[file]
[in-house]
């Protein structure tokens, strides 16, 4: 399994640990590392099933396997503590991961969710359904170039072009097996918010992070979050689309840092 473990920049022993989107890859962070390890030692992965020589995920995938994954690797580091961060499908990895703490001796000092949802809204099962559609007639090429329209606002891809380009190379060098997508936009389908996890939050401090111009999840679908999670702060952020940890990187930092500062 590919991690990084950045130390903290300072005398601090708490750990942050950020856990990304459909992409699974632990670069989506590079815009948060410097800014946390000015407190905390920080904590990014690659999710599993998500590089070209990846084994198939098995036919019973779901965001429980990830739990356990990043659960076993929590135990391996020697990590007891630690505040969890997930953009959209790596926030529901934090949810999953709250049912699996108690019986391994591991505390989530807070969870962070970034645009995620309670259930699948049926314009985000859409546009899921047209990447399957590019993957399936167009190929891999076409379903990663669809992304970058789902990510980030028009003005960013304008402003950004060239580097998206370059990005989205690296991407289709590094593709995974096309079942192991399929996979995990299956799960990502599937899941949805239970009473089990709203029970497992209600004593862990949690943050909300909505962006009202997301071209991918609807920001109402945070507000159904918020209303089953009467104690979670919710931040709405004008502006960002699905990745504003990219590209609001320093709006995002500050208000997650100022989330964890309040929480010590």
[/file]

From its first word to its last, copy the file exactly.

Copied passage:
[in-house]
């Protein structure tokens, strides 16, 4: 399994640990590392099933396997503590991961969710359904170039072009097996918010992070979050689309840092 473990920049022993989107890859962070390890030692992965020589995920995938994954690797580091961060499908990895703490001796000092949802809204099962559609007639090429329209606002891809380009190379060098997508936009389908996890939050401090111009999840679908999670702060952020940890990187930092500062 590919991690990084950045130390903290300072005398601090708490750990942050950020856990990304459909992409699974632990670069989506590079815009948060410097800014946390000015407190905390920080904590990014690659999710599993998500590089070209990846084994198939098995036919019973779901965001429980990830739990356990990043659960076993929590135990391996020697990590007891630690505040969890997930953009959209790596926030529901934090949810999953709250049912699996108690019986391994591991505390989530807070969870962070970034645009995620309670259930699948049926314009985000859409546009899921047209990447399957590019993957399936167009190929891999076409379903990663669809992304970058789902990510980030028009003005960013304008402003950004060239580097998206370059990005989205690296991407289709590094593709995974096309079942192991399929996979995990299956799960990502599937899941949805239970009473089990709203029970497992209600004593862990949690943050909300909505962006009202997301071209991918609807920001109402945070507000159904918020209303089953009467104690979670919710931040709405004008502006960002699905990745504003990219590209609001320093709006995002500050208000997650100022989330964890309040929480010590």